Bickar set three school records during her senior year. She shot an 18-hole score of 74 at Brookledge Golf Club in Cuyahoga Falls, a nine-hole score of 32 at Sunny Hill Golf Course in Kent and a 3-under 35 on the par 38 Loyal Oak Golf Course in Norton.
Bickar also was part of two team records. Tallmadge set a nine-hole mark with a score of 172 during the fall and an 18-hole record of 374 in 2018.
Bickar’s game really took off when her current coach, Scott Campbell, was hired prior to the 2017 season.
"Her dad and I knew each other," Campbell said. "He asked me to give her lessons. I coached her from a distance. I saw a lot of potential. She has the ability to take instruction and apply it right away."
The Sycamores could use a savvy player like Bickar. Indiana State, which competes in the Missouri Valley Conference, had two third-place finishes and one fifth-place finish in a 2019-20 season that has been cut short, thanks to a deadly illness known as the coronavirus. The Sycamores’ final three matches of the spring have been cancelled.
Despite a not particularly fabulous résumé, Bickar was still smitten by her new school, which was founded in 1865.
"I did meet the coach and the team," she said. "Everyone was really nice and I could see myself joining their team. The campus had a good college feel because it wasn’t spread out throughout a city. Everything was right there."
A major reason why Bickar quickly became a force on the golf course was her ability to drive the ball further than most. Like just about anyone who has played the often fickle game that originated in 15th-century Scotland, though, Bickar’s short game could use a tune-up or two.
"That has been my biggest weakness throughout my career," she said.
Fortunately, there is plenty of time to fix those leaks. Pardon her opponents if they hardly noticed.
Prior to her senior year, Bickar was a member of the Junior Ryder Cup Team. She also qualified for the Optimist International Junior Golf Championship, which is scheduled to take place July 11-16 at Trump National Doral Resort and Spa in Miami.
"I talked to [former head girls coach] Mark Horner and [longtime head boys coach] Jon Shomo and none of us are sure if there has been a more decorated women’s golfer to graduate from Tallmadge High School," Campbell said.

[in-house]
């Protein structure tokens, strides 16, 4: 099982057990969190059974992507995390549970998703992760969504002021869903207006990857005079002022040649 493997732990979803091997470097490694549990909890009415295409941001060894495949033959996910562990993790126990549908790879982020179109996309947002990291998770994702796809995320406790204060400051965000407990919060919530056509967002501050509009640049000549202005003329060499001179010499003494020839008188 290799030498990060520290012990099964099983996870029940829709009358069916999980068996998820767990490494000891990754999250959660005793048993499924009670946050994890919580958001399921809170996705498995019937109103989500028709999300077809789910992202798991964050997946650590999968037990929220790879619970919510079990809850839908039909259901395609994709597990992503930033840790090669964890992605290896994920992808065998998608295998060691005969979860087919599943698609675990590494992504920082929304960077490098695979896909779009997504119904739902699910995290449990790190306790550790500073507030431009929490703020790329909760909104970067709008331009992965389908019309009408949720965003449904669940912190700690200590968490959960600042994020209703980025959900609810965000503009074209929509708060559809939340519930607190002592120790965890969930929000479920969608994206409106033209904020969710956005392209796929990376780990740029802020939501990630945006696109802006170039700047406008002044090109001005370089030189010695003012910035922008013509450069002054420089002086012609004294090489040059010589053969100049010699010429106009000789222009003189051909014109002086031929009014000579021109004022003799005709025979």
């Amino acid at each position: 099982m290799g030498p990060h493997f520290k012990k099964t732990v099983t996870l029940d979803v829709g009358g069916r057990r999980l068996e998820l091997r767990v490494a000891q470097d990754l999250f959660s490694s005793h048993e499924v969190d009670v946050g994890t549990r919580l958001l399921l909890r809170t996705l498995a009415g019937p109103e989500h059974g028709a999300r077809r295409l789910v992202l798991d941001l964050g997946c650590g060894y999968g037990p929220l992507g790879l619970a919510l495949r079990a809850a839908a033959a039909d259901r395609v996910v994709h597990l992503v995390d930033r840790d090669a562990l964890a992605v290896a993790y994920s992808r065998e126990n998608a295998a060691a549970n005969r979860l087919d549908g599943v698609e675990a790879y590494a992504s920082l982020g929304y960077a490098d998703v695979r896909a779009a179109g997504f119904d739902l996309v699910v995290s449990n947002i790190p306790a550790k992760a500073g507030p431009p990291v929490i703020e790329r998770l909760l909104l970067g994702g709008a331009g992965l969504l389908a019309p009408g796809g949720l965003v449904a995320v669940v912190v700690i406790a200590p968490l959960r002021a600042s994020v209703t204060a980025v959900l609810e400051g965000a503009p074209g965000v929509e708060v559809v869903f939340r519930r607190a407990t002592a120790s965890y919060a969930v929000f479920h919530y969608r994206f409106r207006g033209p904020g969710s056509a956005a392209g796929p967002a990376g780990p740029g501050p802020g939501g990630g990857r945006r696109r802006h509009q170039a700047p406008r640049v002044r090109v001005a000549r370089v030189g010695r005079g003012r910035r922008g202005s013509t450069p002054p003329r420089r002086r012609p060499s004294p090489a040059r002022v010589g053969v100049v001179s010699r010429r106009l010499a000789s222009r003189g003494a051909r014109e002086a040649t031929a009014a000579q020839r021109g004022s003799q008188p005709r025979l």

One could make an argument that she had a rather decorated career on the court too. Don’t expect Bickar to put the basketball away for good. Considering Indiana’s wealth of hoops’ history, she’s bound to find a rim and a net somewhere.
"I’m going to miss basketball a lot, especially in games with my friends and teammates," Bickar said. "It has been something I’ve grown up playing my whole life and having my dad coach me this last season really meant a lot."
Her father’s urging to make the links a priority in the fall has meant a great deal to the versatile teenager, as well.
In the end, though, one person deserves more credit than anyone else when it comes to Bickar’s multitude of achievements in her second favorite sport.
That person happens to like dribbling, shooting and rebounding, as well. Seems only logical since he is an assistant coach with the boys basketball team.
"I wouldn’t be the player I am without Coach Campbell," Bickar said. "He always knows when to try something new or what's not working in my swing.
"He has also taught me a lot about the mental side of golf, which is a big part in playing the game. Coach Campbell will always help anyone with things that don’t have to do with sports. He has taught me and my team things about life and he does what’s best for others."
Reporter Frank Aceto can be reached at 330-541-9444, firstname.lastname@example.org or @FrankAceto_Gannett.